Today’s gospel reading begins with Jesus reminding the apostles that maintaining rest is an important part of ministry. You may remember that a few weeks ago in our lectionary readings, Jesus sent the apostles out, two by two, to heal and teach others in the surrounding area. He sent them out without any provisions other than their staff, a tunic, and sandals, with the advice that if they were not welcome, they should just shake it off and go to the next town. The term “apostle” here is not referring necessarily to the “The Twelve Apostles” but rather is a generalized term related to the Greek “apostello” which means “to send out (with a message).” Therefore these are the people Jesus has sent out with a message of healing and repentance, to spread among the people. Apparently the apostles had been very successful in their apostello. Upon returning to Jesus, they were so sought after by the people who heard of their ministry that they had no time to even eat! Jesus directs the apostles that they are to go to a deserted place and rest for a while. The apostles listen to Jesus because he has directed them successfully in their ministry thus far. They have built a relationship of trust in Him and his teachings. He is a successful leader, a compassionate and good Shepherd.

Their rest doesn’t last long, however. Even though they’ve made passage on a boat to go to this secluded place of rest, the people who have heard of Jesus and his apostles gather in crowds and follow them along the shorelines. For me, this description invokes that famous beginning scene of “A Hard Day’s Night” in which the Beatles are trying to hide or outrun groups of teenage fans who are chasing them in hopes of touching or being close to them. In my mind I see people clamoring for Jesus with the group getting larger and larger with each town they encounter. A growing flock of people all driven in the direction of their shepherd. Unlike the Beatles, however, Jesus assesses the situation and decides that the proper thing to do in this situation is not to hide or try to outrun the people. Instead, he forgoes his rest and addresses those in need.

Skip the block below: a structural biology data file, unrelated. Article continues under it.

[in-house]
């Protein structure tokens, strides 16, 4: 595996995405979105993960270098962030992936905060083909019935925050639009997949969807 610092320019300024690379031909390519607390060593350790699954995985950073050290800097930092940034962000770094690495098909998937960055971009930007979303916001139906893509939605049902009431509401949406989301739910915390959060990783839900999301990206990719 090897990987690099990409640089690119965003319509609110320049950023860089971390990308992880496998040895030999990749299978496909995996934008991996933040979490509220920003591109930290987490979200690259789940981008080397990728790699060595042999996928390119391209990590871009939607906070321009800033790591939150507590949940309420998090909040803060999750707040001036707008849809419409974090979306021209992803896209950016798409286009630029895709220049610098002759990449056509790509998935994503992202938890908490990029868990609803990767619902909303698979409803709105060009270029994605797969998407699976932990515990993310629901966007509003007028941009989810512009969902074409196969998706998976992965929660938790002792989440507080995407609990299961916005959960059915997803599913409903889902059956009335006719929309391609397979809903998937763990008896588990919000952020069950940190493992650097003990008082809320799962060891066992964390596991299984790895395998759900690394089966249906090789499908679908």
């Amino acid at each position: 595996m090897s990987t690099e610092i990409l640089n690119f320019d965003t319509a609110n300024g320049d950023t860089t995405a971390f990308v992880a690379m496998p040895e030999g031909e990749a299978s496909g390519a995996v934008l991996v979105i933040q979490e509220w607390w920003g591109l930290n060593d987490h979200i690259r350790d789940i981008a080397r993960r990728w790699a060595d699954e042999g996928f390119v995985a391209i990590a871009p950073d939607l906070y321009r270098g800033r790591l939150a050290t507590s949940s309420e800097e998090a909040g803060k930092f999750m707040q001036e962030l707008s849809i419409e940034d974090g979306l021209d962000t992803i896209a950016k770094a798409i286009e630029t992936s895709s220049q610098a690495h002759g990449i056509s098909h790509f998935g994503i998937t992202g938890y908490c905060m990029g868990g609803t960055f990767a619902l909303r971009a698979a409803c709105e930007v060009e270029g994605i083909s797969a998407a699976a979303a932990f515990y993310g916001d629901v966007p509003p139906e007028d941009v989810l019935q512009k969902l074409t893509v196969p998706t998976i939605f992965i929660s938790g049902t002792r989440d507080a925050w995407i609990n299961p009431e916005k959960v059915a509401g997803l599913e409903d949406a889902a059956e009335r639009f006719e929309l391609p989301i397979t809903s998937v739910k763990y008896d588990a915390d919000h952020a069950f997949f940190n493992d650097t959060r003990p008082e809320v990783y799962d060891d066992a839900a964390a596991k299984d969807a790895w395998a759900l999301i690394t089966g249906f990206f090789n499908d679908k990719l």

In all of our readings today, we have heard the theme of shepherding over and over again. In Jeremiah, the Lord warns against destructive shepherds who fail to lead the people on a path of righteousness and compares the people of Israel to “Sheep without a Shepherd.” In Psalm 23, we hear the familiar words of how the Lord acts as our shepherd, caring for and protecting us from evil. In the gospel, Mark compares the people on the shoreline with shepherdless sheep, echoing the sentiments of the Jeremiah text that they are in need of care and effective leadership.

Shepherding is one of the oldest professions. In the agrarian nomadic culture of the ancient Israelites, it was well known as an occupation for the poor. Shepherds are not farmers – while they may be tied to a farm eventually for the economic purposes of sheep (shearing and meat production) they are independent in their task of tending and protecting their flock. Being a shepherd is a tough job. It is all consuming at times, especially when lambing season comes. It requires care, fortitude, attention, and an ability to set boundaries.

We are familiar with the imagery of the Good Shepherd. In fact, looking at the back of the chapel as I speak right now, I can see Jesus depicted as the Good Shepherd in the large stained glass window above the balcony. In one hand Jesus holds a shepherd’s staff, outstretching his other hand to the congregation, inviting them in. To the left, a window depicting women and children who gaze upon him, and on the right a mixture of other adults adoring him. “Feed my lambs. Feed my sheep” it states above the images of the people. Jesus is the Good Shepherd because he loves and cares for his flock. We are reminded of the actions of a Good Shepherd in the text of

Psalm 23:

The Lord is my shepherd; I lack for nothing